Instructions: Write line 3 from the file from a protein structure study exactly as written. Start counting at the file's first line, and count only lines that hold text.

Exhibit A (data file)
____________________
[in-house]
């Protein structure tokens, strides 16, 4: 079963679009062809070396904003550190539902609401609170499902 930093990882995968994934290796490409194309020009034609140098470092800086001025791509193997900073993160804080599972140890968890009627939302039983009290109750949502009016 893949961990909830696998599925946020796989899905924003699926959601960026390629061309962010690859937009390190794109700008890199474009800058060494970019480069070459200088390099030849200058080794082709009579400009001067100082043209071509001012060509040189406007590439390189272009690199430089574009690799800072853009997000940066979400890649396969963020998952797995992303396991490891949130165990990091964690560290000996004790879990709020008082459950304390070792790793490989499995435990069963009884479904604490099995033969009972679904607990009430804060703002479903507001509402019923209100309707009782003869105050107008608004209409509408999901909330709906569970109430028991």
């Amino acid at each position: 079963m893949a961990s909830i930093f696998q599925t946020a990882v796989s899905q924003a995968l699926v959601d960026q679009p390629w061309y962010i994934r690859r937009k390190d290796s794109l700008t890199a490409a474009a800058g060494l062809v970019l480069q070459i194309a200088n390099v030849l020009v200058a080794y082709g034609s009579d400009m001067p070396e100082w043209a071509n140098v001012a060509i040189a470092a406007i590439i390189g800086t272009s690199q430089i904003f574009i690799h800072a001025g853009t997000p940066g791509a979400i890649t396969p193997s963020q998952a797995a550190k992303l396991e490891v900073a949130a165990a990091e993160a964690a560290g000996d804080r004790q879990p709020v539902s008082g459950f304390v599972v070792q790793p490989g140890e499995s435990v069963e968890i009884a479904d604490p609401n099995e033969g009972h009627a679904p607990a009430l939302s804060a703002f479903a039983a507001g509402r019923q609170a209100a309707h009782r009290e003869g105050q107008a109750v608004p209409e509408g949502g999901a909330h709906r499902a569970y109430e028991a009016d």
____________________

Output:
């Amino acid at each position: 079963m893949a961990s909830i930093f696998q599925t946020a990882v796989s899905q924003a995968l699926v959601d960026q679009p390629w061309y962010i994934r690859r937009k390190d290796s794109l700008t890199a490409a474009a800058g060494l062809v970019l480069q070459i194309a200088n390099v030849l020009v200058a080794y082709g034609s009579d400009m001067p070396e100082w043209a071509n140098v001012a060509i040189a470092a406007i590439i390189g800086t272009s690199q430089i904003f574009i690799h800072a001025g853009t997000p940066g791509a979400i890649t396969p193997s963020q998952a797995a550190k992303l396991e490891v900073a949130a165990a990091e993160a964690a560290g000996d804080r004790q879990p709020v539902s008082g459950f304390v599972v070792q790793p490989g140890e499995s435990v069963e968890i009884a479904d604490p609401n099995e033969g009972h009627a679904p607990a009430l939302s804060a703002f479903a039983a507001g509402r019923q609170a209100a309707h009782r009290e003869g105050q107008a109750v608004p209409e509408g949502g999901a909330h709906r499902a569970y109430e028991a009016d």